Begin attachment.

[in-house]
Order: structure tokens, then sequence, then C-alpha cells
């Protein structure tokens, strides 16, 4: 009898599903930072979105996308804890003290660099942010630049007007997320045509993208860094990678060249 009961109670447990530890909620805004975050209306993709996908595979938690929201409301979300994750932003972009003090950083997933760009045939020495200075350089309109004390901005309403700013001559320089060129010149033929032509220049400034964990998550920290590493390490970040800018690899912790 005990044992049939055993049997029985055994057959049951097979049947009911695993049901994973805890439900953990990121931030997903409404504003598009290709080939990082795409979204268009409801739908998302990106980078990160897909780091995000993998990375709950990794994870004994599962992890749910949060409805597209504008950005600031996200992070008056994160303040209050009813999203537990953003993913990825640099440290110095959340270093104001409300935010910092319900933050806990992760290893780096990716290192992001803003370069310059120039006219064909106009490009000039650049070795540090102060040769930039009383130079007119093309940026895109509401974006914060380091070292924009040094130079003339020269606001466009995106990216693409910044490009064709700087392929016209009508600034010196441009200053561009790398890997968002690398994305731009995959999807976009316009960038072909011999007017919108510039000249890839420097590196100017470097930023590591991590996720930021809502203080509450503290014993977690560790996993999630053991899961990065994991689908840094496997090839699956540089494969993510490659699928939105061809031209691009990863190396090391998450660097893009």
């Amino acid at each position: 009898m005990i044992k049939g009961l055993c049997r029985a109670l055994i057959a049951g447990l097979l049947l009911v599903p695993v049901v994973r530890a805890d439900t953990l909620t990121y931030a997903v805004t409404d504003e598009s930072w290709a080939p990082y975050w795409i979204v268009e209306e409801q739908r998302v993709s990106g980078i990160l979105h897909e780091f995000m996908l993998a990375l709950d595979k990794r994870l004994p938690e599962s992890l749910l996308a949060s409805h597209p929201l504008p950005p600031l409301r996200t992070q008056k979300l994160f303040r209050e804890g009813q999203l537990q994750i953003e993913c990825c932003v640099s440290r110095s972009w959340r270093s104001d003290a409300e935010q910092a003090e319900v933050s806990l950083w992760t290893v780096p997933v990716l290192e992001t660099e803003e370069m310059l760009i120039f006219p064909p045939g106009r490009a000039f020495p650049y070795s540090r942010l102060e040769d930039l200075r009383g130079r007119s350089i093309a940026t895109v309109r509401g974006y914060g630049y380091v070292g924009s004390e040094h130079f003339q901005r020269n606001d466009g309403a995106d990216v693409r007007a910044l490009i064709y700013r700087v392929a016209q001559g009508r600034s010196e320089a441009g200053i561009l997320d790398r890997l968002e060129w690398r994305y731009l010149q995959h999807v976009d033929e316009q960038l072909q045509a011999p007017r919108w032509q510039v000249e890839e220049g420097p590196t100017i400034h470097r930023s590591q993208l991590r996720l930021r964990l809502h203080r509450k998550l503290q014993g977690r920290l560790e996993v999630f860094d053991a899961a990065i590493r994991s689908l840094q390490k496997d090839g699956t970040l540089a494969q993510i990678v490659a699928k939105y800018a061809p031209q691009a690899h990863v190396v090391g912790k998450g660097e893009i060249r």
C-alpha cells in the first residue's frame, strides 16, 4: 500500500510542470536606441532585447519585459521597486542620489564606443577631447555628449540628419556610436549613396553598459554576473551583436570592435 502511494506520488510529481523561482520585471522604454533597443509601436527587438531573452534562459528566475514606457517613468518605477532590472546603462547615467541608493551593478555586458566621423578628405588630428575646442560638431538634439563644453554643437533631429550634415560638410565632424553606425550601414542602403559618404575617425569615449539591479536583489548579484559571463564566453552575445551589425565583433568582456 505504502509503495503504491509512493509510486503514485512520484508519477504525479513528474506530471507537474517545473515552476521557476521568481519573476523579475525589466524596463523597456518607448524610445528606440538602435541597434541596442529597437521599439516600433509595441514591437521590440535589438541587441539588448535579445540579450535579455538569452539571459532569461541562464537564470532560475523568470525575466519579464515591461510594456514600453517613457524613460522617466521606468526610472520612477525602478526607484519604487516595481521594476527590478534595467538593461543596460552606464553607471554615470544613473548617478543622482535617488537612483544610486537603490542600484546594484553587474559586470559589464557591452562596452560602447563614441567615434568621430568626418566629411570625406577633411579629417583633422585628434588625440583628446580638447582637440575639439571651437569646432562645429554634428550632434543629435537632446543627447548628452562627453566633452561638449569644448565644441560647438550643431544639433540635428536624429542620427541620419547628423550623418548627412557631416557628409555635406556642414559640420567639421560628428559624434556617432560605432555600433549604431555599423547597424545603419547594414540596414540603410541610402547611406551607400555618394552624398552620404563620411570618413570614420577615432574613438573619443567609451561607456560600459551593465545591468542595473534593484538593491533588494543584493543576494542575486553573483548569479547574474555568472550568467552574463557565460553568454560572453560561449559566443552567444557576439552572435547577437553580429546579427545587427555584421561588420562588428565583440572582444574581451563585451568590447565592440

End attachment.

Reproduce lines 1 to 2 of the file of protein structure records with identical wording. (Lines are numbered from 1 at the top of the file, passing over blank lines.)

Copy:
[in-house]
Order: structure tokens, then sequence, then C-alpha cells